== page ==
If I don’t cool it with the nostalgia, Marty McFly might come knocking at my door.
I was channeling my inner 5th grader last week with my 80s-inspired Valentine’s Day cootie catcher love notes. And now, I’m blasting even farther into the past to the 1970s and cooking up a family fondue feast.
Instead of going out for Valentine’s Day last week, we opted to stay in and cook a special fondue meal. It was just like The Melting Pot, but without the $100 price tag!
We started with a cheese course, and I’ll share that recipe soon. But the chocolate and peanut butter dessert was so to-die-for that I had to share it first.
- ½ cup half and half
- 1 cup semisweet chocolate chips
- 1 cup peanut butter chips
- 1 cup Nutella spread
- 2 TBSP chopped roasted peanuts
- Heat half and half in a double boiler or in a bowl over a pot of hot (but not boiling) water.
- Add chocolate chips, stirring constantly until melted and smooth.
- Stir in peanut butter chips and Nutella spread until melted and smooth.
- If too thick, add additional half-and-half, 1 TBS at a time until fondue is the desired consistency.
- Remove from heat and transfer to fondue pot.
- Stir in chopped peanuts.
- Serve with strawberries, bananas, marshmallows, pretzels, Rice Krispie treats, pound cake and brownies.
Recipe from The 125 Best Fondue Recipes by Ilana Simon
As fancy as fondue seems, it’s definitely do-able as a weeknight meal, especially if you do some of the prep work ahead of time.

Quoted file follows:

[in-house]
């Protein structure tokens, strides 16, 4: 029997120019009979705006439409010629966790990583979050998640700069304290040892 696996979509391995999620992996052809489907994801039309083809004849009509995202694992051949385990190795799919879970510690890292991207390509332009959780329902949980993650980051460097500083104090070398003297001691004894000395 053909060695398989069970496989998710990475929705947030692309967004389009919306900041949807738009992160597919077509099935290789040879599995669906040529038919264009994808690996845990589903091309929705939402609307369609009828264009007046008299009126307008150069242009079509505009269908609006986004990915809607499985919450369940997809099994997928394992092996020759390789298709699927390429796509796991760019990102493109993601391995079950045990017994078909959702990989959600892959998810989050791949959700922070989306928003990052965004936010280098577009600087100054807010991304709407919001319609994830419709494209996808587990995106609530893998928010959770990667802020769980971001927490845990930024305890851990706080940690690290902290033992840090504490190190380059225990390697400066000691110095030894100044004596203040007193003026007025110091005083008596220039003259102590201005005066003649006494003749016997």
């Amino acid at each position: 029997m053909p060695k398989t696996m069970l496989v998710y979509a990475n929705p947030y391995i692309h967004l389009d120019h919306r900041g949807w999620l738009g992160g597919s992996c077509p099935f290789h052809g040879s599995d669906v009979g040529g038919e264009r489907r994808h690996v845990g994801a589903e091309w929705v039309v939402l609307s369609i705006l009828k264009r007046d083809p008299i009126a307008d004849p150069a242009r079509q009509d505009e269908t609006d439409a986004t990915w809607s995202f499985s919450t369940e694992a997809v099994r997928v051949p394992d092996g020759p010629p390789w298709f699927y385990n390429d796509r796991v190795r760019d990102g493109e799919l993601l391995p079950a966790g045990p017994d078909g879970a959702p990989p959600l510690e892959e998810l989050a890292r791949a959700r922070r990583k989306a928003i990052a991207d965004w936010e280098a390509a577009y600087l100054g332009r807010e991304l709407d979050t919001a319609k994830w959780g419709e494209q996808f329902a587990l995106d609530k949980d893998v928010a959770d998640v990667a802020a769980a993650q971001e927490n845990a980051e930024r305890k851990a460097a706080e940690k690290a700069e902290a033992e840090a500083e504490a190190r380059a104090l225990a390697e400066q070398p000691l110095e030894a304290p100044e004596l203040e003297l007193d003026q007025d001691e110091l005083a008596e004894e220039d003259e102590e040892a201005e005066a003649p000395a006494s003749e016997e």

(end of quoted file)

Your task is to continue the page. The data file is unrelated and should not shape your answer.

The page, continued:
We cut up our dippers ahead of time, everything but the Granny Smith apples.
You can serve anything you want with your chocolate fondue. In addition to the dippers that you see here, you could also serve Rice Krispie Treats, bananas, pineapple, cheesecake, Oreo cookies, dried fruit and whatever else you think goes well with melted chocolate.
Is there anything that doesn’t go well with melted chocolate?
The pretzels were a big hit at our fondue feast. Salty+sweet=delicious.
They paired especially nicely with the nutty chocolate, peanut butter and Nutella fondue we made.
As desserts go, this fondue recipe definitely delivers a lot of bang for the buck. It’s a quick and easy recipe — just a few simple ingredients — and quick to throw together. But it’s hard to beat in yumminess. (Does that even make any sense? I may still be in a chocolate-induced stupor.)
A few tips if you’re planning on cooking up your own fondue feast. Slow and low is the way to go.
Don’t be tempted to turn the burner up to high to make the chocolate chips melt faster. That’a definite fon-don’t. You’ll burn the chocolate and wind up with something that looks like fon-do0-doo.
Don’t ask me how I know.
And don’t try to take a shortcut and cook the chocolate in your fondue pot. The fondue pot should be used as a warming pot only.
Remember you don’t want to make fon-doo-doo.
Cook your chocolate fondue on the stove in a double boiler (or DIY one by fitting a metal or glass bowl over a saucepan filled with water.)
Once you taste the fondue, you won’t mind the extra dishes you’ll have to do.